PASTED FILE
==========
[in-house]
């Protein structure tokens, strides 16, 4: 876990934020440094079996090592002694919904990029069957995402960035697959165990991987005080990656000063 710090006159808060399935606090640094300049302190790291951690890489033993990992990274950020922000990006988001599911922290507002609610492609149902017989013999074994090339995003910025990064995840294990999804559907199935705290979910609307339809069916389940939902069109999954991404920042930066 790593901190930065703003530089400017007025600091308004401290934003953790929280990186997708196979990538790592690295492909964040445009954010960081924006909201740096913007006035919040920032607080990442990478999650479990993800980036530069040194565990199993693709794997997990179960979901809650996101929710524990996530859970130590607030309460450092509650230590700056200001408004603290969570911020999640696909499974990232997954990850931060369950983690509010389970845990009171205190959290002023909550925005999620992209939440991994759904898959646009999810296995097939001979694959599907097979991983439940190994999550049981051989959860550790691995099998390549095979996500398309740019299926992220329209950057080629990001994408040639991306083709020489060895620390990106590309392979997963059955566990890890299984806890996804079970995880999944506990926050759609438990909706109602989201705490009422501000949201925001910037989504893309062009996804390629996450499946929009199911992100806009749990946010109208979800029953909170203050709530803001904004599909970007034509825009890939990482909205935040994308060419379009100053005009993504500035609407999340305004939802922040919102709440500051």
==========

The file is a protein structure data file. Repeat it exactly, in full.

[in-house]
């Protein structure tokens, strides 16, 4: 876990934020440094079996090592002694919904990029069957995402960035697959165990991987005080990656000063 710090006159808060399935606090640094300049302190790291951690890489033993990992990274950020922000990006988001599911922290507002609610492609149902017989013999074994090339995003910025990064995840294990999804559907199935705290979910609307339809069916389940939902069109999954991404920042930066 790593901190930065703003530089400017007025600091308004401290934003953790929280990186997708196979990538790592690295492909964040445009954010960081924006909201740096913007006035919040920032607080990442990478999650479990993800980036530069040194565990199993693709794997997990179960979901809650996101929710524990996530859970130590607030309460450092509650230590700056200001408004603290969570911020999640696909499974990232997954990850931060369950983690509010389970845990009171205190959290002023909550925005999620992209939440991994759904898959646009999810296995097939001979694959599907097979991983439940190994999550049981051989959860550790691995099998390549095979996500398309740019299926992220329209950057080629990001994408040639991306083709020489060895620390990106590309392979997963059955566990890890299984806890996804079970995880999944506990926050759609438990909706109602989201705490009422501000949201925001910037989504893309062009996804390629996450499946929009199911992100806009749990946010109208979800029953909170203050709530803001904004599909970007034509825009890939990482909205935040994308060419379009100053005009993504500035609407999340305004939802922040919102709440500051």